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Photo credit: Nagarjun Kandukuru
5. Learn about Goa’s Portuguese heritage
Your cultural tour will be incomplete without a visit to the UNESCO World Heritage listed church and cathedral complex in Old Goa with Se Cathedral, Bom Basilica de Jesu and the Church of St. Cajetan being the main structures of significance. The Viceroy’s Arch facing the river’s edge is built where Albuquerque first set foot on land in Goa and St. Catherine’s church, a small building, was where the first sailors worshipped. Saligao church, a short drive away, is known for its unusual gothic architectural style. But for a true taste of Portuguese-living, wander around Fontainhas in Panjim where the colourful houses with their wide balconies and shuttered windows make for lovely pictures reminiscent of yesteryear Goa. If you have the time, visit Fort Aguada on Sinquerim beach, Tiracol Fort at the mouth of Tiracol river and Cabo da Rama in Canacona.
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6. Experience the beauty of the local temples
The four-hundred-year-oldShri Mangueshi temple dedicated to Lord Shiva is located in Ponda. The simple yet elegant structure has a beautiful seven-story lamp tower or Deepastambha standing within the complex. Also in Ponda is the stone pillared Shanta Durga temple which was built in the 18th century. It is considered a rare fusion of styles forming Indo-Portuguese architecture with its pyramid-shaped ‘shikaras’ and roman-arched windows. It combines European, Muslim and Hindu styles. Also, check out the golden palanquin which is used to carry the deity during festivals.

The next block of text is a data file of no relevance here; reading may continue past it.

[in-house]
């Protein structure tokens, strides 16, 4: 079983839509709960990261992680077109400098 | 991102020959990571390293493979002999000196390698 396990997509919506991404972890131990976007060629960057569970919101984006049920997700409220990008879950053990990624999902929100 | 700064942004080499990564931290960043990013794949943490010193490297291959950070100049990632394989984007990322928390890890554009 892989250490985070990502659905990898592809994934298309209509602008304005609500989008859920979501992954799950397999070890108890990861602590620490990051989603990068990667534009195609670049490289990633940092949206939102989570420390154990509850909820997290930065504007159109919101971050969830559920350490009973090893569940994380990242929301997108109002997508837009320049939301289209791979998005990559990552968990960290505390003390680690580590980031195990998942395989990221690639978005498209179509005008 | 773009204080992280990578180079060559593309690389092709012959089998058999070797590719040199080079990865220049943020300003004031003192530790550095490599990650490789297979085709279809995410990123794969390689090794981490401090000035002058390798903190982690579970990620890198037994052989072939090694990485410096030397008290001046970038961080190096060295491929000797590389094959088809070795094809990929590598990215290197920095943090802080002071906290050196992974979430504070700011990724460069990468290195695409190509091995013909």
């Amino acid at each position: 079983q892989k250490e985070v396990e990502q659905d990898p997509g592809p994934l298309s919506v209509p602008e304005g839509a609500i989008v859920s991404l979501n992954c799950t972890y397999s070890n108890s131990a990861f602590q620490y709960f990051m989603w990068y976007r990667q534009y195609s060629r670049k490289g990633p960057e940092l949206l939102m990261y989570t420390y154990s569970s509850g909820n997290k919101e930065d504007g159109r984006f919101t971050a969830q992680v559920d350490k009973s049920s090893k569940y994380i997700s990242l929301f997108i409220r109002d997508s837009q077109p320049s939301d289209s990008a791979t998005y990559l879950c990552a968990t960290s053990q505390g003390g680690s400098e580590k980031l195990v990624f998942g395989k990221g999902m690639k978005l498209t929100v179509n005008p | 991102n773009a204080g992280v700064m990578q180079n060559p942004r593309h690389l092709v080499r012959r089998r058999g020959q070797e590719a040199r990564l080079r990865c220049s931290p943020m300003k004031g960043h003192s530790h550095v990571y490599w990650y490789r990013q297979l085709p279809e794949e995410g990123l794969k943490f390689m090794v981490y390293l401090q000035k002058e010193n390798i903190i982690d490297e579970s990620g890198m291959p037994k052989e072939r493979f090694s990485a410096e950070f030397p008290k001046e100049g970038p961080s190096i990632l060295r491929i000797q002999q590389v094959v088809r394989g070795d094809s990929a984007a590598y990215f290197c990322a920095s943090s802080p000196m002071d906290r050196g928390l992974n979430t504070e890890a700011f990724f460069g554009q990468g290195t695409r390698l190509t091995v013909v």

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7. Go bookstore hopping
Broadway bookstore in Panaji and Literati Goa bookstore in Calangute are two character-filled, independent stores for book lovers of every age. Literati bookstore, in particular, has a cafe and both have a lovely collection of local authors from Goa as well as paperbacks by renowned international authors. They also have amazing coffee-table books that make lovely gifts and souvenirs of your Goa trip.
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Photo credit: www.thealternative.in
8. Check out live-music restaurants in Goa
To Goa, music and song is like breathing. There are plenty of restaurants where you can get music groups or one-man music bands playing instruments and singing live. Raj Pentagon in Majorda, Nostalgia in Raia and Peppers in Margao are just three restaurants which have live Goan and Western favourites playing in the background while you enjoy the best of Goan food in a lively atmosphere.
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Photo credit: www.outlookindia.com
9. Seek out these intriguing cultural venues
Situated in Campal, Panjim, Kala Academy is Goa’s state-run cultural centre. It often runs events, some of which are free, including plays, artist exhibitions, dance and music festivals, concerts, workshops, seminars and other events that relate to the cultural arts. For a real taste of Goa attend a local Tiatr which is a Goan play in the local language of Konkani that covers popular themes integrating humour and music. Goa’s Central Library, a new development, also features author events and interesting seminars and talks.
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Photo credit: www.kalaacademy.org